December 2008 President’s Message
By Barbara Toy
It's hard to believe another year is winding to a close. This time last year, we were all concerned about gas prices, and there were some segments of the economy that were not doing too well, but I recall the overall mood as reasonably optimistic. I don't think even those who wondered how long the overheated housing market could continue or who had concerns about the extent of subprime lending foresaw the collapse we’ve witnessed in the last few months, or had any idea how far-reaching the effects might be. Right now, it’s looking like 2009 will be a difficult year for many of us. In addition to our economic woes, I'm sure many of you have been touched directly by the wars in Afghanistan and Iraq. Please let anyone you know who is serving in the military, has served in the military in the past, or has family serving in the military that we truly appreciate their many sacrifices – and that this is not just rhetoric by politicians.
Fortunately, even when things are crazy on a human scale here on earth, the stars continue in their regular courses, assuring us of continued pleasure in the various celestial treasures they mark and giving us a sense of dependability that may be lacking in other parts of our lives right now. I hope that catching some of the beauty that's out there, whether through your eyes, camera or imagination, can give some relief to your spirit when times are rough. To that end, though we certainly need rain, I profoundly hope that we will have a lot of excellent nights for viewing this coming year!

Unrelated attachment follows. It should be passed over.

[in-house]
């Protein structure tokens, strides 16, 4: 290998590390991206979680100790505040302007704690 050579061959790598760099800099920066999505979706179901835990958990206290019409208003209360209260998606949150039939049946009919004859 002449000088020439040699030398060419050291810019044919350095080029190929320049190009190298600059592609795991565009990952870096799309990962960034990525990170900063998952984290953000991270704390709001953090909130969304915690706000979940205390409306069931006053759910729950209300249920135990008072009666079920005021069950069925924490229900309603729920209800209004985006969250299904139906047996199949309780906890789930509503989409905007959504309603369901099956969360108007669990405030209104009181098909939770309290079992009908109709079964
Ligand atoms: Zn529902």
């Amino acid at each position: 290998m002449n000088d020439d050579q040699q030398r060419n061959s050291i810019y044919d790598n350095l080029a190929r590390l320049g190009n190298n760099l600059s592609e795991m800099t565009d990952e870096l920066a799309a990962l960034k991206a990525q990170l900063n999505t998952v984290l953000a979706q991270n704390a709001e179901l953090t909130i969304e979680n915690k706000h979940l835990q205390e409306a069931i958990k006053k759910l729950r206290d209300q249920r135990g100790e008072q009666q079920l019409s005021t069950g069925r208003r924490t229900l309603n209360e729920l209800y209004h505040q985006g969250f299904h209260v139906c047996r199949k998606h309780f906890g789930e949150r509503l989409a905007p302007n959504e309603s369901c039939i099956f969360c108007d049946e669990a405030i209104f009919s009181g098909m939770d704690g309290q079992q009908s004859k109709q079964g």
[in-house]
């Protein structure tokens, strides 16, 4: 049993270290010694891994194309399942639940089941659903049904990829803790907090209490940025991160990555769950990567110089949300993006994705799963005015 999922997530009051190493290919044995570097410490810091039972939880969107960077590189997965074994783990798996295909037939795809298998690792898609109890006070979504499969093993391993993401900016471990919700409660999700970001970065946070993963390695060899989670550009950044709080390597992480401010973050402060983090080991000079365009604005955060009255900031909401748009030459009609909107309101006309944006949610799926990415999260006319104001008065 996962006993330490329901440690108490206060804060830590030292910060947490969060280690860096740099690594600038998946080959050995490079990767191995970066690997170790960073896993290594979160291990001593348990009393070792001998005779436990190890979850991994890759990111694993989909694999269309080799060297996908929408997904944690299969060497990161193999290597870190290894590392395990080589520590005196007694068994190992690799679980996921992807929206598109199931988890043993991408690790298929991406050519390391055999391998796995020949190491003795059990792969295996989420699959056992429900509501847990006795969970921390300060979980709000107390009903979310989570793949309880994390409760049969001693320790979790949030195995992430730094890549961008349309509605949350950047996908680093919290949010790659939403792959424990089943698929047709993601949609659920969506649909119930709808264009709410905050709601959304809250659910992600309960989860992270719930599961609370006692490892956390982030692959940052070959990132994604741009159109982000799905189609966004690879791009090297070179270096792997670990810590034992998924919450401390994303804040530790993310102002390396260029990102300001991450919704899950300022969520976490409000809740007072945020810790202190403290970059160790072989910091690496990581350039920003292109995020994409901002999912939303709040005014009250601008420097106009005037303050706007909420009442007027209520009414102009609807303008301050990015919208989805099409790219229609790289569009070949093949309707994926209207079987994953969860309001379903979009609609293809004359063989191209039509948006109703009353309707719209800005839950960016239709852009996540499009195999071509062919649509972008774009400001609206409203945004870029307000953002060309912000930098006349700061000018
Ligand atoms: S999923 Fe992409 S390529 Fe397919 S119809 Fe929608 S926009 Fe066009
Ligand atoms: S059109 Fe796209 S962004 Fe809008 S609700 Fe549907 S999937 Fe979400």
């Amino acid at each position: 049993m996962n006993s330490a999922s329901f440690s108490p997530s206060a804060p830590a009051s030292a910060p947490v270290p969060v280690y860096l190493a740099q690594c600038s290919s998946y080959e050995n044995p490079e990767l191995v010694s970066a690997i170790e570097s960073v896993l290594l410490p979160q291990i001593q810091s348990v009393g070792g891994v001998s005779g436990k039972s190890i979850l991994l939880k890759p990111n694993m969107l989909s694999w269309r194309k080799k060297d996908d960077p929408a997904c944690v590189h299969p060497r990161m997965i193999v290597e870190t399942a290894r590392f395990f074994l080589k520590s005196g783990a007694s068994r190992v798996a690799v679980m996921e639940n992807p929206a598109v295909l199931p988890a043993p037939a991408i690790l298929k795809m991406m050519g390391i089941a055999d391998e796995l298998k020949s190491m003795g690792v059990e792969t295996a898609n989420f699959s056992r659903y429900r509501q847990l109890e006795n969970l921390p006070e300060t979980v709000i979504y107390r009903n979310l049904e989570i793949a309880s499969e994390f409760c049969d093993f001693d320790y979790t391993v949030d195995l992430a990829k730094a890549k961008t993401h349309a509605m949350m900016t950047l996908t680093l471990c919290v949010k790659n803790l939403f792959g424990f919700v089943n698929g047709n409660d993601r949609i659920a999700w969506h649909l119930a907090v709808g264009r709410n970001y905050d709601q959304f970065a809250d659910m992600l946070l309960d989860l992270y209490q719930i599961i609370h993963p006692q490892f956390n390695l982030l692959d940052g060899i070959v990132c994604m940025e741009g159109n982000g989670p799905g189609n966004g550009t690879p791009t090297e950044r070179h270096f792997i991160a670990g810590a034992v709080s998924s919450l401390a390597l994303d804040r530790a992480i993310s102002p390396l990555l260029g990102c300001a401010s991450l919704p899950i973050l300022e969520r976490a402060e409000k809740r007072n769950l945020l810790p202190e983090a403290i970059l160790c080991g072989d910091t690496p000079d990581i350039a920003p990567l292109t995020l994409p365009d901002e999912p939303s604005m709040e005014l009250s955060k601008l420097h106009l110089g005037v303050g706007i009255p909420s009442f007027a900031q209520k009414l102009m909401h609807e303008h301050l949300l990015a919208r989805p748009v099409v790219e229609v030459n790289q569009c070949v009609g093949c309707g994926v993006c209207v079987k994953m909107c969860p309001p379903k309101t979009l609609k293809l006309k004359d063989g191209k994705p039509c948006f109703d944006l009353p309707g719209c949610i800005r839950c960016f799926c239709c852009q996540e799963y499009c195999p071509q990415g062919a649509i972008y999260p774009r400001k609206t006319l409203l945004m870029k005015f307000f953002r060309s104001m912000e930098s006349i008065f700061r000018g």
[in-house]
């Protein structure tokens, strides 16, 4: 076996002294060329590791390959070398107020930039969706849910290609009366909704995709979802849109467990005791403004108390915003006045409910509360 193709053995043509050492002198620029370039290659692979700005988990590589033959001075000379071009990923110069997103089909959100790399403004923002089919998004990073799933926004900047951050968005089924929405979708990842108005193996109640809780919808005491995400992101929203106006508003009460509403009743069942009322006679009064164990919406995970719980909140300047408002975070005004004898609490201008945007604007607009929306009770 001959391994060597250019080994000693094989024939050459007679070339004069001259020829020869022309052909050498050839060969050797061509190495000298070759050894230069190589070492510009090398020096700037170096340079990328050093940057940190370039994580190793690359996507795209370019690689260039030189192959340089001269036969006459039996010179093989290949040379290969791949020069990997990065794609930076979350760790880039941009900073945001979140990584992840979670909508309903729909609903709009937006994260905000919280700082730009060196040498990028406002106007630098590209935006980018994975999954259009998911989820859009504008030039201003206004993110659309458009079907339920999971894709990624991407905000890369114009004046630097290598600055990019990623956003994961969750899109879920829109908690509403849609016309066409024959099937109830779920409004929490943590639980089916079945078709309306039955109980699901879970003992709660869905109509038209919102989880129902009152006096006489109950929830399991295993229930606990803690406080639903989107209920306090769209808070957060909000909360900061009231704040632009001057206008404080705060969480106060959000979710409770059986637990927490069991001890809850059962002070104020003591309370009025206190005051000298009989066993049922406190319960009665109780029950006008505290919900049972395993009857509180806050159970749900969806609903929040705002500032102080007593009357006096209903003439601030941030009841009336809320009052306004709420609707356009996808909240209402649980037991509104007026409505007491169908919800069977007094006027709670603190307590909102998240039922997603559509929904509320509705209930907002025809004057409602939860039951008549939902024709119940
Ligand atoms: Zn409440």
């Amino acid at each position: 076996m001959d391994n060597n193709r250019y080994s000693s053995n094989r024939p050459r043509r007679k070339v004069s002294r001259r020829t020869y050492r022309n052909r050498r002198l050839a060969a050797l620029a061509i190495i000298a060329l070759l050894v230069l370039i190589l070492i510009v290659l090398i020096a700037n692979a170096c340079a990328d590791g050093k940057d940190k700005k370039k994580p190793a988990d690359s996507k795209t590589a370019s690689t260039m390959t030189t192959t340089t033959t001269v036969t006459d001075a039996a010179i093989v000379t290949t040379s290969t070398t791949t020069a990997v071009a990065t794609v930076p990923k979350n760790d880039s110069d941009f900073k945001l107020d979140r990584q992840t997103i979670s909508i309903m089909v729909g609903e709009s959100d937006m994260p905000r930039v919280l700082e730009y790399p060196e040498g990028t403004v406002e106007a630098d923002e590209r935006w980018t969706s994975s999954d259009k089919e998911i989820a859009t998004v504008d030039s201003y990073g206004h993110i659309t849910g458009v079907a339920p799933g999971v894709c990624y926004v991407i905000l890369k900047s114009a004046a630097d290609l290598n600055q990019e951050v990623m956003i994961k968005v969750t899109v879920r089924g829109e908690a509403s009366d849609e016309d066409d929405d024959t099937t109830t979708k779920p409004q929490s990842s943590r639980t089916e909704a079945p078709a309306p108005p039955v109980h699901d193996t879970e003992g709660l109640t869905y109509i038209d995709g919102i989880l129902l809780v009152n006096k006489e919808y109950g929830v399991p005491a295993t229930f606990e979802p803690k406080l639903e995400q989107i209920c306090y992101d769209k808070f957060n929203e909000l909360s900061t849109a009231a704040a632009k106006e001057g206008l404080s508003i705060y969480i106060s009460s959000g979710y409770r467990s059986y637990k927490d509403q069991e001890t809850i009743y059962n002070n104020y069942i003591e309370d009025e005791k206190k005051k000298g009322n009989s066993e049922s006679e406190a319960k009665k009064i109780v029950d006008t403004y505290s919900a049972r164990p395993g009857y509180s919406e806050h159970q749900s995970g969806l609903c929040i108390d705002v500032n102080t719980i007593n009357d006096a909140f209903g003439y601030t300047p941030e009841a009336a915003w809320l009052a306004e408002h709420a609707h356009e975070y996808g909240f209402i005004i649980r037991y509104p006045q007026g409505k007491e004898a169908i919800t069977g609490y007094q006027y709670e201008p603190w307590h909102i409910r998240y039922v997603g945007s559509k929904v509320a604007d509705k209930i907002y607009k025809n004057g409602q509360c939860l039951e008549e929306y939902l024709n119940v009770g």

OCA Elections – It’s Time to Vote!
You should receive a copy of the ballot for the OCA Board election with this issue of the Sirius Astronomer, or you can download it from the website. Please vote for your candidates and send your ballot to Bob Evans right away, so you don’t forget – you have until the January general meeting, but why wait that long?
You might notice that, while we do have a candidate for every position, we don’t have any extra candidates this year. I like to think that is in recognition of the high caliber of the people we have on the current board – I reserve comment when it comes to the presidency on the grounds that it might tend to incriminate me, but as to the other officers and the past board members who are running again this year, I can state emphatically and without reservation that they are a wonderful group of people to work with, talented, with diverse interests and skills, and all of them have a very strong interest in working for the best interests of the club as a whole. I really look forward to working with them again next year.